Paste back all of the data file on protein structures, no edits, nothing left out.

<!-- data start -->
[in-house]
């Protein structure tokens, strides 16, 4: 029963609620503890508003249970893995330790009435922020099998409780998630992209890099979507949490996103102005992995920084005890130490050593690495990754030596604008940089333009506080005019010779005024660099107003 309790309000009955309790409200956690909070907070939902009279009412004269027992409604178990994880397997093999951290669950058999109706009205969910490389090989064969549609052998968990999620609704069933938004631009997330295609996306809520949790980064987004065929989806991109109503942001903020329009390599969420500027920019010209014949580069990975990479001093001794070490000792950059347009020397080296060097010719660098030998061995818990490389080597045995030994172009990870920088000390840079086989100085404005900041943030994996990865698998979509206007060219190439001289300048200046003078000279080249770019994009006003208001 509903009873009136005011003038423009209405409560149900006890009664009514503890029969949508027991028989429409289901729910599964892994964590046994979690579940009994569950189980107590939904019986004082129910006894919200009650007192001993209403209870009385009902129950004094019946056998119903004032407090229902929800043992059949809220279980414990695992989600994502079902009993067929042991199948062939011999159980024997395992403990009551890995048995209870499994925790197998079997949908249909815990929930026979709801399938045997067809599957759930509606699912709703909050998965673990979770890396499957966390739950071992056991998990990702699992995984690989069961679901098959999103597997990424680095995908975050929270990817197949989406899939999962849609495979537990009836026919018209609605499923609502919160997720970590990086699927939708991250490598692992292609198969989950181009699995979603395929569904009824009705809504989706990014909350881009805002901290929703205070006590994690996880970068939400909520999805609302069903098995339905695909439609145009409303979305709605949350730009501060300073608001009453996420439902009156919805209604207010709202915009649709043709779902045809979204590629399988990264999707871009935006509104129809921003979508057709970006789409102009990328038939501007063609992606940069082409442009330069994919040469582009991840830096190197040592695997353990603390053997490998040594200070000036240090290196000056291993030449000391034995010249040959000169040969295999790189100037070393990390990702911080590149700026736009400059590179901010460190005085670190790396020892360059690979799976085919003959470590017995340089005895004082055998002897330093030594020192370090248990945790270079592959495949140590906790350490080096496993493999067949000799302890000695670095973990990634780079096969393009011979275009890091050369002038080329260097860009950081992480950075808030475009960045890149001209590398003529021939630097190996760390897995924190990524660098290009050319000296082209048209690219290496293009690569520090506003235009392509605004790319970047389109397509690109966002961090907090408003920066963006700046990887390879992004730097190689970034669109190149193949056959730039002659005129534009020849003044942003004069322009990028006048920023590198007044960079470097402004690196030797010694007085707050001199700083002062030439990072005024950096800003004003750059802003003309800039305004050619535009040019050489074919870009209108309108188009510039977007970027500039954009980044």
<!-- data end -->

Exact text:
[in-house]
């Protein structure tokens, strides 16, 4: 029963609620503890508003249970893995330790009435922020099998409780998630992209890099979507949490996103102005992995920084005890130490050593690495990754030596604008940089333009506080005019010779005024660099107003 309790309000009955309790409200956690909070907070939902009279009412004269027992409604178990994880397997093999951290669950058999109706009205969910490389090989064969549609052998968990999620609704069933938004631009997330295609996306809520949790980064987004065929989806991109109503942001903020329009390599969420500027920019010209014949580069990975990479001093001794070490000792950059347009020397080296060097010719660098030998061995818990490389080597045995030994172009990870920088000390840079086989100085404005900041943030994996990865698998979509206007060219190439001289300048200046003078000279080249770019994009006003208001 509903009873009136005011003038423009209405409560149900006890009664009514503890029969949508027991028989429409289901729910599964892994964590046994979690579940009994569950189980107590939904019986004082129910006894919200009650007192001993209403209870009385009902129950004094019946056998119903004032407090229902929800043992059949809220279980414990695992989600994502079902009993067929042991199948062939011999159980024997395992403990009551890995048995209870499994925790197998079997949908249909815990929930026979709801399938045997067809599957759930509606699912709703909050998965673990979770890396499957966390739950071992056991998990990702699992995984690989069961679901098959999103597997990424680095995908975050929270990817197949989406899939999962849609495979537990009836026919018209609605499923609502919160997720970590990086699927939708991250490598692992292609198969989950181009699995979603395929569904009824009705809504989706990014909350881009805002901290929703205070006590994690996880970068939400909520999805609302069903098995339905695909439609145009409303979305709605949350730009501060300073608001009453996420439902009156919805209604207010709202915009649709043709779902045809979204590629399988990264999707871009935006509104129809921003979508057709970006789409102009990328038939501007063609992606940069082409442009330069994919040469582009991840830096190197040592695997353990603390053997490998040594200070000036240090290196000056291993030449000391034995010249040959000169040969295999790189100037070393990390990702911080590149700026736009400059590179901010460190005085670190790396020892360059690979799976085919003959470590017995340089005895004082055998002897330093030594020192370090248990945790270079592959495949140590906790350490080096496993493999067949000799302890000695670095973990990634780079096969393009011979275009890091050369002038080329260097860009950081992480950075808030475009960045890149001209590398003529021939630097190996760390897995924190990524660098290009050319000296082209048209690219290496293009690569520090506003235009392509605004790319970047389109397509690109966002961090907090408003920066963006700046990887390879992004730097190689970034669109190149193949056959730039002659005129534009020849003044942003004069322009990028006048920023590198007044960079470097402004690196030797010694007085707050001199700083002062030439990072005024950096800003004003750059802003003309800039305004050619535009040019050489074919870009209108309108188009510039977007970027500039954009980044």